Interim demands and legal costs recovery
2nd December 2021
2nd December 2021
This week we focus on a Court of Appeal decision from November 2021 which deals with three points that will affect most landlords/RMCs or RTMs. The three points were as follows:
Can interim demands be subject to time limits such that recovery is prevented until the end of the financial period if demands are served late?
Can the leaseholder be liable to pay legal costs incurred in the claim prior to the service of a s.146 notice?
Can the service charge funds be used to pay any element of legal costs not recovered from a defaulting leaseholder?
The case was Kensquare Ltd v Boakye  EWCA Civ 1725 which had ended up in the Court of Appeal following commencement in the FTT and then appeal to, and now from, the Upper Tribunal.
Very briefly, the relevant facts are as follows. Mrs B was the owner of a flat subject to the terms of a lease granted in 1982 for 125 years. In 2017 Mrs B had not fully paid service charges due for the period 2011 to 2016 and did not admit that those sums were due. Kensquare issued a claim for those service charges in the FTT and won but no finding was made in relation to the legal costs incurred to that stage (a fairly standard outcome, given the FTT’s limited jurisdiction to award costs - see more here).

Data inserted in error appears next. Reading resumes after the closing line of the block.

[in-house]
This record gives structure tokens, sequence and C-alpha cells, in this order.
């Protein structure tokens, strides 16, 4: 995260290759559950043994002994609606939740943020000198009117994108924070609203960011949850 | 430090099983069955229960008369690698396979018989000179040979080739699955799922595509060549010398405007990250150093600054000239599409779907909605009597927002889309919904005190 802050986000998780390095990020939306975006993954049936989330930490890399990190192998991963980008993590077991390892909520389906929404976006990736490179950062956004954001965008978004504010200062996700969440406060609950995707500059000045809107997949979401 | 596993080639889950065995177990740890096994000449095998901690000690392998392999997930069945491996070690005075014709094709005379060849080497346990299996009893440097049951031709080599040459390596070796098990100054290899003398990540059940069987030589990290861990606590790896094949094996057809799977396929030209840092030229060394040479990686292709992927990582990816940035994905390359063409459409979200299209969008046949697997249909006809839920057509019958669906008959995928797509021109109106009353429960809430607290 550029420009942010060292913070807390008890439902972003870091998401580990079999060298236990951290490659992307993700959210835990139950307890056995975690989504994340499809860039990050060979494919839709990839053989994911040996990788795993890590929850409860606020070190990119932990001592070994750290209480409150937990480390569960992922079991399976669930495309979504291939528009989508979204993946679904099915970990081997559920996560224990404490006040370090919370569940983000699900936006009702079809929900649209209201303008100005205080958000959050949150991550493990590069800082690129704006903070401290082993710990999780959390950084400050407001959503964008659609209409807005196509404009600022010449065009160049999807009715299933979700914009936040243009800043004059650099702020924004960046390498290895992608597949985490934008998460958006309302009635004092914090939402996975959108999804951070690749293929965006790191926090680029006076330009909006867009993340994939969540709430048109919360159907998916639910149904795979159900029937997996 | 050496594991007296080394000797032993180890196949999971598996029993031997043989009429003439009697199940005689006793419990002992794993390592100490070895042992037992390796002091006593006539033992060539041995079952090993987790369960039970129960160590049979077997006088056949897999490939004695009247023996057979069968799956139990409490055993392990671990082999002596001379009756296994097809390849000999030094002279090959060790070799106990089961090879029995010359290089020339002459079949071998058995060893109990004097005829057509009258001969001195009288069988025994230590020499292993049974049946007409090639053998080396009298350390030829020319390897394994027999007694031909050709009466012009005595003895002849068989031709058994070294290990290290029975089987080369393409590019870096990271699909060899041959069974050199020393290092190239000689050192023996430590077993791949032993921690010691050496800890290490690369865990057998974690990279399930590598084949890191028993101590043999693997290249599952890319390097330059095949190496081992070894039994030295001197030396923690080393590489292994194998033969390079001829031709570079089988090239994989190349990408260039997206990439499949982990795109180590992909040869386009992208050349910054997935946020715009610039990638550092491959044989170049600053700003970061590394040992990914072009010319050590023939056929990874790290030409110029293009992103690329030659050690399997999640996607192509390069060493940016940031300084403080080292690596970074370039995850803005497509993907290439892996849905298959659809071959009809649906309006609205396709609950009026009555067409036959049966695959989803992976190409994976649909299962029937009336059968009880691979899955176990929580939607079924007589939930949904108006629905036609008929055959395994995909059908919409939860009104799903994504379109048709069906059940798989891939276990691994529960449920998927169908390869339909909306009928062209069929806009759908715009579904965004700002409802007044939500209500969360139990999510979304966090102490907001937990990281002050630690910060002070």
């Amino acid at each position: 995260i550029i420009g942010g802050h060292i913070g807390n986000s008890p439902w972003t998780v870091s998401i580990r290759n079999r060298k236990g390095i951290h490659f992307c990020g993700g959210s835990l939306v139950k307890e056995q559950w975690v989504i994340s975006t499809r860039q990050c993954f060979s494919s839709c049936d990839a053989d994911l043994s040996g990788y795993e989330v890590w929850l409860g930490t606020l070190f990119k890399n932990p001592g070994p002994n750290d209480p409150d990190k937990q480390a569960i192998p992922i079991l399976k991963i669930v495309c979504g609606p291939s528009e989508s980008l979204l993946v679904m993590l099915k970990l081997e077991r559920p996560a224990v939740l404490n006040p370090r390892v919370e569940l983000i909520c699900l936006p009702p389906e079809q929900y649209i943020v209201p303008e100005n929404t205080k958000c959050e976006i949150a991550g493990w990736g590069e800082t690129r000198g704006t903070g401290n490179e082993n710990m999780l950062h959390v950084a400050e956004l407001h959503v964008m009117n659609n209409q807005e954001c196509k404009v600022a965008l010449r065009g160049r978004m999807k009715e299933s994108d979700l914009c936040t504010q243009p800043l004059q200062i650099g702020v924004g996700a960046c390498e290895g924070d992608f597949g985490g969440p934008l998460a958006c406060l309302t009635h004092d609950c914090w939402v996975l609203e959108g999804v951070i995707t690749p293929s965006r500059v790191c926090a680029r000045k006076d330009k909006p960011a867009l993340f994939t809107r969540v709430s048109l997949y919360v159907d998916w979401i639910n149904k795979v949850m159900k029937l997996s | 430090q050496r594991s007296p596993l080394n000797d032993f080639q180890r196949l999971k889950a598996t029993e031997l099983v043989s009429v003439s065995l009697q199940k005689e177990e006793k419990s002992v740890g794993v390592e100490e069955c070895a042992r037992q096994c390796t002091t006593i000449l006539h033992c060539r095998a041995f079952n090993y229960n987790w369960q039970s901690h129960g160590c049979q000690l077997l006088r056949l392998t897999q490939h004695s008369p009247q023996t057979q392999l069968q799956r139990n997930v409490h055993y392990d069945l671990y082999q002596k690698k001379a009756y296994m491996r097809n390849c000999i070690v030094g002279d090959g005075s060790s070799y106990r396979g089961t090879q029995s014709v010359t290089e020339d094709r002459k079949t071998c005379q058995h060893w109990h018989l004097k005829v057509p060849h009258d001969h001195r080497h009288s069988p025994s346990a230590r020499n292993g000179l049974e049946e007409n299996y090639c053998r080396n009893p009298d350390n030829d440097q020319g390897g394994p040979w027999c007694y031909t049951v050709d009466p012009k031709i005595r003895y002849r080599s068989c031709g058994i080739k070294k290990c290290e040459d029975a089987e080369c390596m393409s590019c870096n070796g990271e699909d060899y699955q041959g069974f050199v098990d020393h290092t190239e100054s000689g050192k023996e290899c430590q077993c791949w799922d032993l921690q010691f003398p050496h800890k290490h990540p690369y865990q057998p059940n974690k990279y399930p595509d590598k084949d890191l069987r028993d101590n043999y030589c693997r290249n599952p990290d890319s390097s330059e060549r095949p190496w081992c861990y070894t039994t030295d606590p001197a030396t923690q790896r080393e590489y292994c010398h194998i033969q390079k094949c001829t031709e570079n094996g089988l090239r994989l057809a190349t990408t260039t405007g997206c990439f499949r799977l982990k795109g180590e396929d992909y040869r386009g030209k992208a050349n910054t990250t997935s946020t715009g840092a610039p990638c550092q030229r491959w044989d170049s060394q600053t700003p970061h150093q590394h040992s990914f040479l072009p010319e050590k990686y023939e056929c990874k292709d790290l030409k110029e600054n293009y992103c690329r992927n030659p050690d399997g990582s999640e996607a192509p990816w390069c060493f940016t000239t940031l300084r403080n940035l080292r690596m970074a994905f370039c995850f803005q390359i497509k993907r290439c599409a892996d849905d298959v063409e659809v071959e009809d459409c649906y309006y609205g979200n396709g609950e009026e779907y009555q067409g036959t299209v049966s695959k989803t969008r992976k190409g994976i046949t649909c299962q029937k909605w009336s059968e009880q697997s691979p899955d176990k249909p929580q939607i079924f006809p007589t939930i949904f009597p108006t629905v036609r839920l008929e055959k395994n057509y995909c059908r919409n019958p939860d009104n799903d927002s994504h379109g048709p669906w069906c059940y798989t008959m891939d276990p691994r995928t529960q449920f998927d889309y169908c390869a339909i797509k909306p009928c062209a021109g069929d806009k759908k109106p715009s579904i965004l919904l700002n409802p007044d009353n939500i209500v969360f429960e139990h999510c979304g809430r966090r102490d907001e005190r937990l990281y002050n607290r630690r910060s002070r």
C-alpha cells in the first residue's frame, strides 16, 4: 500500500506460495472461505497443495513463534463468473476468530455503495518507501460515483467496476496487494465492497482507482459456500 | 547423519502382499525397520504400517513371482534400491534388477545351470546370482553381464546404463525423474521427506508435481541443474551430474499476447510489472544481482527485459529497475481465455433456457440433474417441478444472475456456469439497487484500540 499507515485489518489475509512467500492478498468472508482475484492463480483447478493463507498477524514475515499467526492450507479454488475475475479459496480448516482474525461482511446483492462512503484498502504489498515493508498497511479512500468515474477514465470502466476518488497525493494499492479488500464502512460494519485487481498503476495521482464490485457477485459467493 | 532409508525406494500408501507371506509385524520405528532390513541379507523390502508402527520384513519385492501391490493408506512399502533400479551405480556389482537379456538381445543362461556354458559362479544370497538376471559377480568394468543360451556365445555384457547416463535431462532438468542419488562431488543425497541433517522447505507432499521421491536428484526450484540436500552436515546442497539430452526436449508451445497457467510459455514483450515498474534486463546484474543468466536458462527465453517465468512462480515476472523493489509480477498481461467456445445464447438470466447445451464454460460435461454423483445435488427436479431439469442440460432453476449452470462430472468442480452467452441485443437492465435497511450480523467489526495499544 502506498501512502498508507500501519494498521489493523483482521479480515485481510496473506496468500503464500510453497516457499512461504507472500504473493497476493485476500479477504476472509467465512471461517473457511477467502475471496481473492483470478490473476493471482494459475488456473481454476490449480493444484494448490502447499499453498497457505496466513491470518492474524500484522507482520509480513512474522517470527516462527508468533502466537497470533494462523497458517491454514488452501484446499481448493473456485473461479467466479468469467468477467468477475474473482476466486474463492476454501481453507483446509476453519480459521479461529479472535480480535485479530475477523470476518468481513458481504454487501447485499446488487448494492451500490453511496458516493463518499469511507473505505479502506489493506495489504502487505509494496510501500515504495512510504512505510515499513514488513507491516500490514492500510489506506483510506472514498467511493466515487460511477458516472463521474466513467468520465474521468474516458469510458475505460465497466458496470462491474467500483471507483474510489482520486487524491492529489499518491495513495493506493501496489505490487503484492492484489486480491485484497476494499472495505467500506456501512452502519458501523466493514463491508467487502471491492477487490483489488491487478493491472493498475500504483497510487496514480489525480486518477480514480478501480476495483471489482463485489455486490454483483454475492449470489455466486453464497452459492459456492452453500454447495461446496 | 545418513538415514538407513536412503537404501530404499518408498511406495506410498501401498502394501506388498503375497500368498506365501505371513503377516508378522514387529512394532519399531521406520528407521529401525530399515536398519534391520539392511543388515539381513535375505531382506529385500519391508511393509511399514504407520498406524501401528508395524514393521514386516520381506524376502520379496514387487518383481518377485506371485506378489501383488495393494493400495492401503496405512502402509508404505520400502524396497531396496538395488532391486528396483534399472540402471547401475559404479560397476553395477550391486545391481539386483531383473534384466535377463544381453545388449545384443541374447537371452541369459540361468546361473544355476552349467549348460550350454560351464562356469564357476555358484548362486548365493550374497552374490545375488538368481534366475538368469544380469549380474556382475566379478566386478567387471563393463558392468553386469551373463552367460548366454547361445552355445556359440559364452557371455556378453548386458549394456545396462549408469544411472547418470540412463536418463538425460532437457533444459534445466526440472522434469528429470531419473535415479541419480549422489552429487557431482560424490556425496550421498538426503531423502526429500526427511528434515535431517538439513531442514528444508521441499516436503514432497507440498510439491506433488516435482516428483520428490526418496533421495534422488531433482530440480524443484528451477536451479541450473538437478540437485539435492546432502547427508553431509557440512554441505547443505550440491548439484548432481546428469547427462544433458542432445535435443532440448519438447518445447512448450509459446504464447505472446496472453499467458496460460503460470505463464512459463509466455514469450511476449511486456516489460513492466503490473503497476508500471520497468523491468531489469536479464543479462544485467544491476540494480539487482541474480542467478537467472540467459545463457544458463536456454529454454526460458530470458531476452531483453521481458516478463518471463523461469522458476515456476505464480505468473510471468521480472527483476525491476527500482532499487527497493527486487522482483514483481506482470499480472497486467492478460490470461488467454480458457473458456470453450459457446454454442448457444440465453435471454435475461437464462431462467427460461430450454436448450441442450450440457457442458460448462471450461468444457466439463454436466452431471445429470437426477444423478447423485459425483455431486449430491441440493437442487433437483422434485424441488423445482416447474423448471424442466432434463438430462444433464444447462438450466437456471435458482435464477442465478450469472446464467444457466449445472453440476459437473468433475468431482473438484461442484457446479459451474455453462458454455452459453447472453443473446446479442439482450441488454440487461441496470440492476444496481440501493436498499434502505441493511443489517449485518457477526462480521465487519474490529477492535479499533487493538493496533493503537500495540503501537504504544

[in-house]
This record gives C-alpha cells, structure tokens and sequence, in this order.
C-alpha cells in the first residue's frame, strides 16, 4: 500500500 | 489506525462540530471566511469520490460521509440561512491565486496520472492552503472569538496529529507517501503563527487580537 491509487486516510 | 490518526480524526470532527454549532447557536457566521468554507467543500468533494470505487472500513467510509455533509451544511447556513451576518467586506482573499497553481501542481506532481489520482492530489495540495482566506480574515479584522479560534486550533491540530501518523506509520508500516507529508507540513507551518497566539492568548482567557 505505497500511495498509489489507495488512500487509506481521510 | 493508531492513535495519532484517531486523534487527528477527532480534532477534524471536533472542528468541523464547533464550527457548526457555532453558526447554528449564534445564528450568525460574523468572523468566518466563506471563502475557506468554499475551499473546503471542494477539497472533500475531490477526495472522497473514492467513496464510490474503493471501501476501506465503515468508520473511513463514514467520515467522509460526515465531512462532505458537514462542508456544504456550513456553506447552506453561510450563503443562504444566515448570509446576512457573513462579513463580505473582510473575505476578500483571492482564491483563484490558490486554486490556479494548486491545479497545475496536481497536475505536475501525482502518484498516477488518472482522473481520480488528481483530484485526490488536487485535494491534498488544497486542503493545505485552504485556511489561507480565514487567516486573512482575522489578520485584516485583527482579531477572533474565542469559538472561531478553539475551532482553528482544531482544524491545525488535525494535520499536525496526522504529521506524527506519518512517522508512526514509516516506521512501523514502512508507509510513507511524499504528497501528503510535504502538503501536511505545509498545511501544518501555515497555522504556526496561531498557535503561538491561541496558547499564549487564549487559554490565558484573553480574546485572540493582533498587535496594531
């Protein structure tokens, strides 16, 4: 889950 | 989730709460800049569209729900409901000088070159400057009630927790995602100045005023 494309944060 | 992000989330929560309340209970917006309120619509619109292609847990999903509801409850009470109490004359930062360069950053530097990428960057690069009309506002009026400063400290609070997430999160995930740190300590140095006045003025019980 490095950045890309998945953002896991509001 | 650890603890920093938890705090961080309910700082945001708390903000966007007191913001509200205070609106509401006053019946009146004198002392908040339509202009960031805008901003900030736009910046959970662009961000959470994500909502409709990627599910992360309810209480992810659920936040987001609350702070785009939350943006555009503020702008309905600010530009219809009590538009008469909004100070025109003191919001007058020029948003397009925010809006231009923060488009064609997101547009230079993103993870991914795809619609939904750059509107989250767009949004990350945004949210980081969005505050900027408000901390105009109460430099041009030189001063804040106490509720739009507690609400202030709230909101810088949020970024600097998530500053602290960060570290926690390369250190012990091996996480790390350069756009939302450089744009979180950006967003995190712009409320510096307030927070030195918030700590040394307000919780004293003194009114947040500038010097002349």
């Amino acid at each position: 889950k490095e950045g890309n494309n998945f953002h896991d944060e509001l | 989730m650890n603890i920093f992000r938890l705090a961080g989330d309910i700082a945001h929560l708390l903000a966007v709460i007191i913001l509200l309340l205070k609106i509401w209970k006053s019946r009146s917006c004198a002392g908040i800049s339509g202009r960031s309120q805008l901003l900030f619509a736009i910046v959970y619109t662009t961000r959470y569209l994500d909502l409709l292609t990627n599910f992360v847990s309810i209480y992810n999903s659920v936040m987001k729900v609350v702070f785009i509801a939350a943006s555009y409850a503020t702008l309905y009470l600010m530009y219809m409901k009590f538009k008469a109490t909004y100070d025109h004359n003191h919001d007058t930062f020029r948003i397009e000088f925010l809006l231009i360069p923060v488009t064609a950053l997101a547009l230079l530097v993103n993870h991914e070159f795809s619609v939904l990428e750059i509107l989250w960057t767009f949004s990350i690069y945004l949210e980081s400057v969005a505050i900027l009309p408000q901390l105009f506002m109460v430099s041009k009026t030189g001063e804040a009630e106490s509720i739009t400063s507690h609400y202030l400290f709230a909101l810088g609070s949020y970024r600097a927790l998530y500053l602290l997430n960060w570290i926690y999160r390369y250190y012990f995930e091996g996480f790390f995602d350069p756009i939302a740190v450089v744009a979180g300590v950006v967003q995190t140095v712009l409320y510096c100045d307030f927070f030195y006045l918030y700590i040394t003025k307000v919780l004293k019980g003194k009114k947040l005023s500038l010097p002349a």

Mrs B still did not pay despite the FTT ruling against her and so Kensquare drafted and served a s.146 notice requiring her to pay the arrears sum, with a view to progressing to forfeiture proceedings in default of payment. Forfeiture was avoided, however, because payment was shortly then received from the mortgagee with a charge against the leasehold title for Mrs B’s flat - also a fairly standard outcome.